LIHUE — A judge set aside a probation plea agreement and sentenced a Kekaha man to a five-year prison term on Thursday in 5th Circuit Court.
Clifford Kalipuuwai Apo, 60, was sentenced to the full prison term for an offense that occurred on Dec. 28, 2012. He became upset with individuals who were barbecuing at Lucy Wright park in Waimea.
Chief Judge Randal Valenciano set aside the terms of the plea agreement because of difficulty with the violence. He said the defendant’s criminal history is “peppered with jail time including a 10-year prison term.
“You tried to burn someone’s face on a grill, and for no apparent reason other than they were barbecuing in the area,” Valenciano said. “You allege that the group was using drugs but really, they were just barbecuing.”
Apo was arrested on Jan. 11 and charged with second-degree assault. He pleaded no contest on April 15 to a C-felony count of attempted second-degree assault and two other charges were dropped.
County Deputy Prosecuting Attorney Shauna Lee Cahill said the state recommended a year in jail with probation. This was in accordance with the plea deal, she said.
Cahill expanded on the incident to note that Apo approached the group and told at least one individual to “go back to the Philippines.” The defendant’s affiliations to Hawaiian sovereignty groups were more likely the motivation for the attack, she said. The allegations of drug use among the victims is not substantiated by the police reports.
“Mr. Apo’s history of violence does make prison an appropriate sentence,” said County Prosecuting Attorney Justin Kollar. “He has shown an inability to control his violent impulses and we are glad, in this case, that more serious injuries did not result from Mr. Apo’s actions.”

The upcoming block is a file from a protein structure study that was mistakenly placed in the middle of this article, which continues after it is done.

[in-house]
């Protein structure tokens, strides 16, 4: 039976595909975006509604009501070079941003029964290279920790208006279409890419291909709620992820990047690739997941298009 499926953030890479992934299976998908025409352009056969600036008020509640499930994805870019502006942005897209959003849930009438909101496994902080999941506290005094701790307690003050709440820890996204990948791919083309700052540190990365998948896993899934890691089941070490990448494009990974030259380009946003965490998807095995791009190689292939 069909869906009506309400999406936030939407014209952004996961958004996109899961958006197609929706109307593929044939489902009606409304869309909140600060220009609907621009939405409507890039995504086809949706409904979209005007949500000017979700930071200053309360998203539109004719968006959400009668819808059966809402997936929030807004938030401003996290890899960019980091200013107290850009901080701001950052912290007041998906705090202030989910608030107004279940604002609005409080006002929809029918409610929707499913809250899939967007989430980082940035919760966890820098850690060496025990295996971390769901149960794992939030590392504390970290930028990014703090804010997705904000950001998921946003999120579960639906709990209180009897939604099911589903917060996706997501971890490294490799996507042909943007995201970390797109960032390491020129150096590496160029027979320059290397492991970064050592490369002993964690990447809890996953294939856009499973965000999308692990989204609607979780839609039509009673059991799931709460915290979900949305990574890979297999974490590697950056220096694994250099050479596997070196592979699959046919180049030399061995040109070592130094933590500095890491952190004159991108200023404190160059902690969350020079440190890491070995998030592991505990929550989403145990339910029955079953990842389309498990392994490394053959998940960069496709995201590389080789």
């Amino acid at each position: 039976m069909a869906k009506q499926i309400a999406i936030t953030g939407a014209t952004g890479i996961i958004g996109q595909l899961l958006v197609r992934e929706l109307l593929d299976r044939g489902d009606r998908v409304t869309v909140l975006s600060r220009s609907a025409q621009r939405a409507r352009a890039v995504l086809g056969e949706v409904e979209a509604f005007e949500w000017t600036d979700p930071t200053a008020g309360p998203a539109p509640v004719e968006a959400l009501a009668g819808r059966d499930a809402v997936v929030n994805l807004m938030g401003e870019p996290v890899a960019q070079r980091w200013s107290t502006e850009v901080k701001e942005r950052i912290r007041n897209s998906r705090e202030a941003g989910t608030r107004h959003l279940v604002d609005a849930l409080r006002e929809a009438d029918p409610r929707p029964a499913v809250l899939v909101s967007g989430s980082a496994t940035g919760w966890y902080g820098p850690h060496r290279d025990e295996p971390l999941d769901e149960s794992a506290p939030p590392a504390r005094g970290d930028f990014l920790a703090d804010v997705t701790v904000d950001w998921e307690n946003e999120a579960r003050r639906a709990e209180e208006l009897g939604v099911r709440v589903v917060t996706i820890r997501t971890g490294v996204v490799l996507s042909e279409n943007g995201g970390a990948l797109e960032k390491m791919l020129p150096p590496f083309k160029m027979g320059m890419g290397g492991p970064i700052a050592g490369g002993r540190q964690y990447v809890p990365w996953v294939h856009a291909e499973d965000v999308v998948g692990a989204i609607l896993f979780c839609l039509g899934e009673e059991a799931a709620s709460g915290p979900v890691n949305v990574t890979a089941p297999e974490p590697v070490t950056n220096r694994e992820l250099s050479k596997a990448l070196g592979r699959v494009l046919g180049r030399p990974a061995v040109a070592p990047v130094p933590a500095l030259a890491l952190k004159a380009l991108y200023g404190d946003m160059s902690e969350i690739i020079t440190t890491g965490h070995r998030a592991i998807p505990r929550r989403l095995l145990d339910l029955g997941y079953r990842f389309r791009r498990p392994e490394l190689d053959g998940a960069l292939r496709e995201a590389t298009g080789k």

Court-appointed defense attorney George White said the defendant’s role in the incident, though regrettable, was not fueled by drugs, alcohol or rage. He said Apo was upset when individuals he believed were using drugs were acting up next to Hawaiian lands he says belong to his kuliana.
White said that the defendant takes responsibility for his conduct and that the victim considers Apo a friend. The two have since made amends, he said.
Apo has already served six months in jail, and prefers to keep quiet and to himself now that age and health have made him docile, White said. He asked the court to consider the gap in time since his Apo’s previous offenses.
“The defendant is not a danger to society,” White said.
Apo has 13 prior convictions including a 10-year prison sentence for kidnapping in 1992. That same year, he received a five-year sentence for ownership of possession of a firearm prohibited to persons convicted of certain crimes, and a year each for second-degree terroristic threatening, third-degree assault and reckless driving.
Apo served 90 days for driving while intoxicated, resisting arrest, and second-degree assault against a law enforcement officer in 2008. He also served less than 60 days time in other cases that year for inattentive driving, reckless driving, and two criminal contempt of court charges.